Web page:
“I’m going to tell you the story about the geese which fly 5,000 miles from Canada to France. They fly in V-formation but the second ones don’t fly. They’re the subs for the first ones. And then the second ones take over – so it’s teamwork.” – Alex Ferguson
Do you own an agricultural, or grass growing business in the Northern Hemisphere, and is your farm located where the Canada Goose is naturally found? If so, have you noticed that these geese live together in large flocks; therefore, their natural browsing habits can cause a lot of damage to your crops?
Additionally, as with all other animals, the Canada Goose plays a critical role in the world’s ecosystem. Therefore, it is not wise to eliminate the goose population just because they will eat your grass, grain, and berry crops. Thus, it is a toss-up between the preventing large-scale commercial losses and the preservation of the environment, including the Canada Goose’s right to exist.
Therefore, the question that begs is how do you protect your crops, as well as allow the geese to live in their original habitat? The straightforward answer is goose control; however, before we look at how to implement this concept, let’s consider the goose’s natural behaviours:
A bit about the Canada Goose
The Canada Goose is the most common water fowl found in Artic regions of North America during the summer months. They are vegetarian and are found in many different types of water-like habitats such as bogs, marshes, rivers, lakes, as well as swamps. They feed in flocks and, apart from their natural foods, they love agricultural grains like corn and wheat. A breeding pair requires at least five acres of open water as well as a substantial amount of grass to graze on. They are also adept at forming breeding colonies in urban and cultivated areas; thus, they have the potential to turn into noisy pests. Once the seasons change, flocks of these geese migrate from the far north right as far down as far as the South of France.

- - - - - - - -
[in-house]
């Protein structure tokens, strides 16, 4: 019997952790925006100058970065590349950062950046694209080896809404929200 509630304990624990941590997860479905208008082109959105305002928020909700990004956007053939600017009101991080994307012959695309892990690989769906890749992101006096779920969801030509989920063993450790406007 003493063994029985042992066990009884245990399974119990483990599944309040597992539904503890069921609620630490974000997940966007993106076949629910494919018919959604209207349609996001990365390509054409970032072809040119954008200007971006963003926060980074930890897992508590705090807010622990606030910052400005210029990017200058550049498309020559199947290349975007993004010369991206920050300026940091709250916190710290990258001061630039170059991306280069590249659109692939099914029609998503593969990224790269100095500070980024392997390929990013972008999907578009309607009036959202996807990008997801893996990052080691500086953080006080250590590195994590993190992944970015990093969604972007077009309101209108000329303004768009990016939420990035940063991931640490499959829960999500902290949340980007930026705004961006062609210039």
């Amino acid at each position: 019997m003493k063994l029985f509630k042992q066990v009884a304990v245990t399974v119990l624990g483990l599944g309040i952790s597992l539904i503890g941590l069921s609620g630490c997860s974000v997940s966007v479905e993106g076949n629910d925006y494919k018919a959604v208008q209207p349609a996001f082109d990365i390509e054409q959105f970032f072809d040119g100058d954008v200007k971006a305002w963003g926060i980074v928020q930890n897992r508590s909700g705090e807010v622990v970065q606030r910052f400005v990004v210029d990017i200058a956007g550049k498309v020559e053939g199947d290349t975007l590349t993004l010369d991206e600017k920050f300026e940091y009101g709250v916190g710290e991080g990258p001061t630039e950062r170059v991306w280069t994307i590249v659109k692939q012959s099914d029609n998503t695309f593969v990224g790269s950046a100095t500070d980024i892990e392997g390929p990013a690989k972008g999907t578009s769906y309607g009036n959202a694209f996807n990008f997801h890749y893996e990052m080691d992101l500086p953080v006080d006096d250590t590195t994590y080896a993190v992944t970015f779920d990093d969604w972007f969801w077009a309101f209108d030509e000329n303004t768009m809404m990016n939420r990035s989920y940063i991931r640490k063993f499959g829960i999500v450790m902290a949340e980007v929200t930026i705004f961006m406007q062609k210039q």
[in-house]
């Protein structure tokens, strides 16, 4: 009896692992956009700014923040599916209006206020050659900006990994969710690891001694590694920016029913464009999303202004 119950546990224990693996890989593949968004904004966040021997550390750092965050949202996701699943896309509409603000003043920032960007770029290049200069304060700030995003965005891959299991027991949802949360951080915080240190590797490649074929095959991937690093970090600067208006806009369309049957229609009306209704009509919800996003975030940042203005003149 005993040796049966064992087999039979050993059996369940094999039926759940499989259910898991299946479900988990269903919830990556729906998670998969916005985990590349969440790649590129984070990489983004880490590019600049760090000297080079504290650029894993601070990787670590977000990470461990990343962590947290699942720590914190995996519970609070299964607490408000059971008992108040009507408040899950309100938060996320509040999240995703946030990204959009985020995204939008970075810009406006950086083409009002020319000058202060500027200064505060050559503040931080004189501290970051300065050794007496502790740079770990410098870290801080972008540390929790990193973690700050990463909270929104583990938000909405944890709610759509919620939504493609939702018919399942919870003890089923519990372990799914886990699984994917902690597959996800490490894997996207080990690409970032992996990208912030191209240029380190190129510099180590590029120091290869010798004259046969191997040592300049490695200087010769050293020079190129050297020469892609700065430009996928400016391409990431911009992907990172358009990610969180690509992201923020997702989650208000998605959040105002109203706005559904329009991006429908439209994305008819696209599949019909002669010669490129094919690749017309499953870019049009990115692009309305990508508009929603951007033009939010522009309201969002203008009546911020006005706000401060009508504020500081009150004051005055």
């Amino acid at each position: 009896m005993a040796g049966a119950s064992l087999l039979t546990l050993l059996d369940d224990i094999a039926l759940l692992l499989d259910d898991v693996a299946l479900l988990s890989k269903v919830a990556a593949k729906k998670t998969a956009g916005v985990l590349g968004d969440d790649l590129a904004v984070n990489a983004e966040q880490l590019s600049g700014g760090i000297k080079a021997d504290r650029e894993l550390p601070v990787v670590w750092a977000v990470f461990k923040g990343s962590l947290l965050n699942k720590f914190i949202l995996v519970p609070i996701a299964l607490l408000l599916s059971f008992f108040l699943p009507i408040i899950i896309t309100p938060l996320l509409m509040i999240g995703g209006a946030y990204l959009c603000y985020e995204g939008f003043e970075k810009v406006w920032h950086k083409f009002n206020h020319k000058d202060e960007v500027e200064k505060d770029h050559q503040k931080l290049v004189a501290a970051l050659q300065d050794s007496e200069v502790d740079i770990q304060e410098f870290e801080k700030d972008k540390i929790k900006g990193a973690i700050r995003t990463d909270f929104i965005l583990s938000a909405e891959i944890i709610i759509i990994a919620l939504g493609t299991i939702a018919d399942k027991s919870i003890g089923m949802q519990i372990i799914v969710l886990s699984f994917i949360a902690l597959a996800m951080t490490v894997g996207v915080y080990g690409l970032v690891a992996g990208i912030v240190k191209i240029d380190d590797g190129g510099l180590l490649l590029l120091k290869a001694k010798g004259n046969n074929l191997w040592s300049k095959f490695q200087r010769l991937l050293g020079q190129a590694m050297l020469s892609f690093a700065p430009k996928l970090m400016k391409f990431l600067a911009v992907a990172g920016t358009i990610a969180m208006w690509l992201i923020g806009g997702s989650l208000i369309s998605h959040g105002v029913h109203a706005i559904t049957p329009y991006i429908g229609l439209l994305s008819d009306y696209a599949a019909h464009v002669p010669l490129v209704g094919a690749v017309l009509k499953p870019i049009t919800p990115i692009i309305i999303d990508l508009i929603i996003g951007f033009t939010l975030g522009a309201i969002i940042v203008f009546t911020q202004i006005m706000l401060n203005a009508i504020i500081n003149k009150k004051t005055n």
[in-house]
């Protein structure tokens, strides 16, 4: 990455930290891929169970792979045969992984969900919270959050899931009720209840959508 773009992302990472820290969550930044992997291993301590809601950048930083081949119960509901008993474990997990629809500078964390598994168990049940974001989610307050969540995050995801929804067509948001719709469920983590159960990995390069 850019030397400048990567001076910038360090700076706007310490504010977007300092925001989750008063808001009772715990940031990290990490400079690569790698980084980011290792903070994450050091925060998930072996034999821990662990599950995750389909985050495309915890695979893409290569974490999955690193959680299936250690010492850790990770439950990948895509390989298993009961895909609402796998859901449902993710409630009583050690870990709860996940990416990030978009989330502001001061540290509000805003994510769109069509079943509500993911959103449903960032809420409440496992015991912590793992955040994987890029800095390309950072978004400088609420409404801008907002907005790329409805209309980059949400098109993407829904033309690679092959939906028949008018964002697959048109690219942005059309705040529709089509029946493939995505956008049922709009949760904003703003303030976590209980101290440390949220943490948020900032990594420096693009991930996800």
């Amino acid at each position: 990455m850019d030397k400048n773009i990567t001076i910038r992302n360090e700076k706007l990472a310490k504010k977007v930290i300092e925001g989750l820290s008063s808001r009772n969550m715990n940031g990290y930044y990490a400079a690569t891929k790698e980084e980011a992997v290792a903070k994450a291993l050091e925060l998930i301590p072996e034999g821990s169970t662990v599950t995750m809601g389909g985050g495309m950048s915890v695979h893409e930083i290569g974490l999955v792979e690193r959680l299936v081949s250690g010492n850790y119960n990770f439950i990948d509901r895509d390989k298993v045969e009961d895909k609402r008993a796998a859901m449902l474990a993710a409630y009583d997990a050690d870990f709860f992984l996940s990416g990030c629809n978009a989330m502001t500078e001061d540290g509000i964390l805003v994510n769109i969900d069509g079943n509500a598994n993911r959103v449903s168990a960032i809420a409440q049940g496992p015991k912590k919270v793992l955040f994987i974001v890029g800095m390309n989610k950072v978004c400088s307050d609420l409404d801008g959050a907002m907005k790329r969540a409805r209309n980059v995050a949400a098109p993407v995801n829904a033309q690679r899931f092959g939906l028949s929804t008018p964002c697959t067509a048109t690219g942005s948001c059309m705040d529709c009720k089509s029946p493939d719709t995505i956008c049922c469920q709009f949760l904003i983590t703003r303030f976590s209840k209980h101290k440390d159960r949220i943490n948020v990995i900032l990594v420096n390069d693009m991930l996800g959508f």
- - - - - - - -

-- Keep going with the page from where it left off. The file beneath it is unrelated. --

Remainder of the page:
Why you need to implement measures to protect your crops
The human race and the natural world live in a dichotomy. Due to the large number of people currently living on the earth, vast tracts of land are needed for urban developments and agricultural activities, etc. Ergo, we are destroying natural habitats and ecosystems in the process. Consequently, the native fauna and flora either adapt to surviving in human settlements or they die out.
The Canada Goose is a perfect example of a species that has managed to adapt to live amongst people. However, as mentioned above, they can wreak havoc on crops, causing both a food shortage and substantial financial damage to farmers.
Modern science recognises the fact that both people and geese need to share the same space; therefore, current methods which do not harm the geese and are fit for human consumption have been developed to discourage the geese from eating commercial crops.